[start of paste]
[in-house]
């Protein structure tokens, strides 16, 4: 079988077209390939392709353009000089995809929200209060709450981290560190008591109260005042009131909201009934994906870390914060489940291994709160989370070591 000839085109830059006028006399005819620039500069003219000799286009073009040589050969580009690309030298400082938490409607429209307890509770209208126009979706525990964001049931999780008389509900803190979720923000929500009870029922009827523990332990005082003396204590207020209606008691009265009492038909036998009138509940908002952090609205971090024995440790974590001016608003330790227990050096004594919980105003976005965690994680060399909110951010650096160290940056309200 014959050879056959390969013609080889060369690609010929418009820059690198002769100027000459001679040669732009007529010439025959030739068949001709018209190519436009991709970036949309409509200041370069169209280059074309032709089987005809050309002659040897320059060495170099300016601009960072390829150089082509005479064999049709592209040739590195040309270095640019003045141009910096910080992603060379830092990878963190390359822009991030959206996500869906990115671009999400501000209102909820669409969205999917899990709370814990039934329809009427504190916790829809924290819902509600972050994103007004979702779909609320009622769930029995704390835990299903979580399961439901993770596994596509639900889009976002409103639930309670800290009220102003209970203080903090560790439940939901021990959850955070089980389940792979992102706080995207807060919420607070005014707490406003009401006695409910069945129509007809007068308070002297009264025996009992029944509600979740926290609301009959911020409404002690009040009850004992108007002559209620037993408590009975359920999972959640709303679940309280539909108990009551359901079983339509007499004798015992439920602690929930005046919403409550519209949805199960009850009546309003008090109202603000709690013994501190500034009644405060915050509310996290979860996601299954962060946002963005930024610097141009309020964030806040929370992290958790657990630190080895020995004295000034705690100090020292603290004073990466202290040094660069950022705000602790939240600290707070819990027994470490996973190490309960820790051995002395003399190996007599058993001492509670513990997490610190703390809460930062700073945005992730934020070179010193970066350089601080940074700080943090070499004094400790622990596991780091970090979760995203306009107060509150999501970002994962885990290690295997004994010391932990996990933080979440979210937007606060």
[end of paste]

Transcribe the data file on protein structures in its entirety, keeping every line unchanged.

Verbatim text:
[in-house]
């Protein structure tokens, strides 16, 4: 079988077209390939392709353009000089995809929200209060709450981290560190008591109260005042009131909201009934994906870390914060489940291994709160989370070591 000839085109830059006028006399005819620039500069003219000799286009073009040589050969580009690309030298400082938490409607429209307890509770209208126009979706525990964001049931999780008389509900803190979720923000929500009870029922009827523990332990005082003396204590207020209606008691009265009492038909036998009138509940908002952090609205971090024995440790974590001016608003330790227990050096004594919980105003976005965690994680060399909110951010650096160290940056309200 014959050879056959390969013609080889060369690609010929418009820059690198002769100027000459001679040669732009007529010439025959030739068949001709018209190519436009991709970036949309409509200041370069169209280059074309032709089987005809050309002659040897320059060495170099300016601009960072390829150089082509005479064999049709592209040739590195040309270095640019003045141009910096910080992603060379830092990878963190390359822009991030959206996500869906990115671009999400501000209102909820669409969205999917899990709370814990039934329809009427504190916790829809924290819902509600972050994103007004979702779909609320009622769930029995704390835990299903979580399961439901993770596994596509639900889009976002409103639930309670800290009220102003209970203080903090560790439940939901021990959850955070089980389940792979992102706080995207807060919420607070005014707490406003009401006695409910069945129509007809007068308070002297009264025996009992029944509600979740926290609301009959911020409404002690009040009850004992108007002559209620037993408590009975359920999972959640709303679940309280539909108990009551359901079983339509007499004798015992439920602690929930005046919403409550519209949805199960009850009546309003008090109202603000709690013994501190500034009644405060915050509310996290979860996601299954962060946002963005930024610097141009309020964030806040929370992290958790657990630190080895020995004295000034705690100090020292603290004073990466202290040094660069950022705000602790939240600290707070819990027994470490996973190490309960820790051995002395003399190996007599058993001492509670513990997490610190703390809460930062700073945005992730934020070179010193970066350089601080940074700080943090070499004094400790622990596991780091970090979760995203306009107060509150999501970002994962885990290690295997004994010391932990996990933080979440979210937007606060």